In order for Twincorp staffers to communicate effectively it is important to understand and correctly use various Terms of Art throughout the workday. Some terms may seem straightforward, but have unique meaning in the context of work at Twincorp that can create misunderstandings, arguments, and civil unrest.
For example: "Tomorrow" generally refers to the day after today. It is widely accepted that a new day begins at midnight. However, in the context of 3:00 a.m. feedings, "tomorrow" refers to the remainder of the day after everyone goes back to sleep. Should The Chief of Motherhood mention doing something "tomorrow" while feeding a Twin in the wee hours of the morning, any attempt to correct her will be regarded as needless wise-assery.
Many of you may have heard the Chief of Fatherhood and Motherhood use the term "bit" when describing when they will perform certain tasks. (e.g. "I'll do the laundry in a bit.") A "bit" is a non-uniform unit of time that expands and contracts as needed to cover any and all eventualities, up to and including never doing the assigned task due to distraction or forgetfulness. Should a task be delayed for a "bit" more than three times, it shall no longer be considered assigned to a staffer, as the likelihood that they remember the task has fallen to zero.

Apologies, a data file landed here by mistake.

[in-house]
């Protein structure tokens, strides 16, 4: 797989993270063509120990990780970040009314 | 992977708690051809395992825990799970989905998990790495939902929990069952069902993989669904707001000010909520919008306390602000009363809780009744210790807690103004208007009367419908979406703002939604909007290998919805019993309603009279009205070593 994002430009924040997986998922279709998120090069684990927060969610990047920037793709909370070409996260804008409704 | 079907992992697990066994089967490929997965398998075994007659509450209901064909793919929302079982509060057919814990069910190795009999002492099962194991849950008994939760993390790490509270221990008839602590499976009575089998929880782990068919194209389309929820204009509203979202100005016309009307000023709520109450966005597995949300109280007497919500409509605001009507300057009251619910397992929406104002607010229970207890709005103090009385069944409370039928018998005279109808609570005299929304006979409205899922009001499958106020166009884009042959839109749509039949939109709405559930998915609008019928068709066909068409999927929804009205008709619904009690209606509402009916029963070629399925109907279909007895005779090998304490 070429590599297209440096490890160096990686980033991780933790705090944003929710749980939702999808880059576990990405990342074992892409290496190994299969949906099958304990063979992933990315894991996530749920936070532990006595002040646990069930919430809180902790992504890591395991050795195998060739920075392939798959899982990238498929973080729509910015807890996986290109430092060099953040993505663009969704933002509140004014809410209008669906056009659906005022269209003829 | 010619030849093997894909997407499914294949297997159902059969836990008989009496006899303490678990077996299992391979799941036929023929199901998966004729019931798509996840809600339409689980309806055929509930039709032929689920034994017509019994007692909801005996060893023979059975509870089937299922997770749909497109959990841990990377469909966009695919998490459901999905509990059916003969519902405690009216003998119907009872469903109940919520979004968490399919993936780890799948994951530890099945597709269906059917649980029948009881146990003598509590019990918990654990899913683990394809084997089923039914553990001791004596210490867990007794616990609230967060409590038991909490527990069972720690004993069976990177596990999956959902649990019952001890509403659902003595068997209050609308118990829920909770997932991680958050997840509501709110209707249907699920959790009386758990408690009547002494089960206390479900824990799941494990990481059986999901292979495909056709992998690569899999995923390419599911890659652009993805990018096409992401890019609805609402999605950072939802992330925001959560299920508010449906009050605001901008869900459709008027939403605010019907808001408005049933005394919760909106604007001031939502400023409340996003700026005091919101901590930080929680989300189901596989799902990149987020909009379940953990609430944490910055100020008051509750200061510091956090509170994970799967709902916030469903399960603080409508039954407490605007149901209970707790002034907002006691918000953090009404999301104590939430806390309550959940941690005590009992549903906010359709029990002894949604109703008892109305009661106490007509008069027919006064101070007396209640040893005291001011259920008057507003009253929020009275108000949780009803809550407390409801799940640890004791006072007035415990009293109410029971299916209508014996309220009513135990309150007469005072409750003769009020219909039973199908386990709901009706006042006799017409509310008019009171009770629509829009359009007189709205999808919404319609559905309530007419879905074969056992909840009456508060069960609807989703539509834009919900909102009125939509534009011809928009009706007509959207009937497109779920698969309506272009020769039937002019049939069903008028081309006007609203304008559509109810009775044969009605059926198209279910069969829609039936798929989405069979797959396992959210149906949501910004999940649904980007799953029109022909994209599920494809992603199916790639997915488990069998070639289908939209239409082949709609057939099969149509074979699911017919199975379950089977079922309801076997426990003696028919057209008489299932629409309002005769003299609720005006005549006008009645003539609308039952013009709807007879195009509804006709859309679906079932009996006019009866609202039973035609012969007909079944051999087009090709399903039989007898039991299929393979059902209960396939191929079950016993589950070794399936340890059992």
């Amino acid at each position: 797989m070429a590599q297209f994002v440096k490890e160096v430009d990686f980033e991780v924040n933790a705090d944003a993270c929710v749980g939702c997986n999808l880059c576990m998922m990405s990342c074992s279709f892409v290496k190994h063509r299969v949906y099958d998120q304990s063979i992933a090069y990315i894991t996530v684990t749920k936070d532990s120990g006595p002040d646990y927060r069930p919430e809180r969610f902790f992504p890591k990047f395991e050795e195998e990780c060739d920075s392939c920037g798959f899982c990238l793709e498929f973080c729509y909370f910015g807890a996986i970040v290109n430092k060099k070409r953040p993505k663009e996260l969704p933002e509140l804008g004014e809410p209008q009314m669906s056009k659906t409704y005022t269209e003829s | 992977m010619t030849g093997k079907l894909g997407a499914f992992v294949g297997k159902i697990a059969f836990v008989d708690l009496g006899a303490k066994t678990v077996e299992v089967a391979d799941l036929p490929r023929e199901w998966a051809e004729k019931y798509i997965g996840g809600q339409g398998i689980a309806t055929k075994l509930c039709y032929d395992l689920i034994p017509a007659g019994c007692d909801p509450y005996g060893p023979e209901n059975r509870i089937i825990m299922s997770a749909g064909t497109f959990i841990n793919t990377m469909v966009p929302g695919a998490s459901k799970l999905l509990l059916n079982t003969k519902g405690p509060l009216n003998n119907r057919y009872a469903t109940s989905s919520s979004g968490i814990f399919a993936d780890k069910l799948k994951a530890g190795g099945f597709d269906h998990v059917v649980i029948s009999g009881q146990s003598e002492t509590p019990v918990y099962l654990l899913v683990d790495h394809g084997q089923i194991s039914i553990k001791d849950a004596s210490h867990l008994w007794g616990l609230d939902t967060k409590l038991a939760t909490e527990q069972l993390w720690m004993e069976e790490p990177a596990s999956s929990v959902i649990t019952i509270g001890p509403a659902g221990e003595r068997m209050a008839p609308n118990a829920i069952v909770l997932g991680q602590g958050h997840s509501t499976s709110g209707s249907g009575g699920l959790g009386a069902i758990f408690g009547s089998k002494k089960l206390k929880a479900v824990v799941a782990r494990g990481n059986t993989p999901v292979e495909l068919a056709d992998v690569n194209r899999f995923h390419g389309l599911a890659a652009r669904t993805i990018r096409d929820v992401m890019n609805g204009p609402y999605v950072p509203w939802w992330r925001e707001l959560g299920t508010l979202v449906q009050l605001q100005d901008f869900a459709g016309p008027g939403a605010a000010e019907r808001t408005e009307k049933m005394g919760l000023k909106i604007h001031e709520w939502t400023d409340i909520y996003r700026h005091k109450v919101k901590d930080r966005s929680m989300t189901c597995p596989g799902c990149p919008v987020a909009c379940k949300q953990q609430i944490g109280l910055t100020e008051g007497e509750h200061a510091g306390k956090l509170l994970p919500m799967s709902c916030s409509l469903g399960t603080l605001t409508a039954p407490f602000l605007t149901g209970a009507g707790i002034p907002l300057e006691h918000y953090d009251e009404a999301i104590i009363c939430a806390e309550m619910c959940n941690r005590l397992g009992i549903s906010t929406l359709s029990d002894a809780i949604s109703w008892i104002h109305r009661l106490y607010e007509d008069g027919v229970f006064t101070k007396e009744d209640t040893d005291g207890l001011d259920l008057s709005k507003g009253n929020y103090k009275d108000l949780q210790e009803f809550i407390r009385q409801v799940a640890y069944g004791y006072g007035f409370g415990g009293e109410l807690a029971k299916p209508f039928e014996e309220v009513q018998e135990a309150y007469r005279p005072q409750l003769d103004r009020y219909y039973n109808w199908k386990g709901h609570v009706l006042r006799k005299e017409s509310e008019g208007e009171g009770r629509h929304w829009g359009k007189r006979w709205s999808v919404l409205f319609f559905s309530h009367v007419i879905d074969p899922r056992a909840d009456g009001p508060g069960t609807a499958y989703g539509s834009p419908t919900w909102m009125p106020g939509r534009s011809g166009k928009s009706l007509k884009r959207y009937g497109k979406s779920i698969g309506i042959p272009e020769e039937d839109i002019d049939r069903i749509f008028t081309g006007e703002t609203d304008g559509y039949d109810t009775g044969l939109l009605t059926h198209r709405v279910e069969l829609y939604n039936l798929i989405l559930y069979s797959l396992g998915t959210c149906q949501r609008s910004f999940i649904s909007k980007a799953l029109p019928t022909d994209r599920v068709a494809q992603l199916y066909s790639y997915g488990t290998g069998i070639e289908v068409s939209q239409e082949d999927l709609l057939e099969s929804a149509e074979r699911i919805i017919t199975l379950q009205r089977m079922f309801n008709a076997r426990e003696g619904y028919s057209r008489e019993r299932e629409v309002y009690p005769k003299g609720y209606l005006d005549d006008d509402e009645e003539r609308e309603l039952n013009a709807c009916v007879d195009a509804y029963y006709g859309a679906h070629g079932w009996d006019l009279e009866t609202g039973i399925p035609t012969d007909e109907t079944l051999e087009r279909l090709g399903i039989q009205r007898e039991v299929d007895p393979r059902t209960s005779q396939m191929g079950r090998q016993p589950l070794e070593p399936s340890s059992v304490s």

A "bit" should not be confused with a "minute."
Similar to "tomorrow," a "minute" has a standard definition (60 seconds) and a separate Twincorp definition (as soon as possible). If a staffer is pooping, having a coffee, and reading the news when they are asked to perform a task, a reply of "in a minute" can mean up to 20 minutes without repercussions.
Several staffers have inquired about "free time" also known as "personal time." These inquiries will be ignored until the existence of these concepts can be confirmed and studied.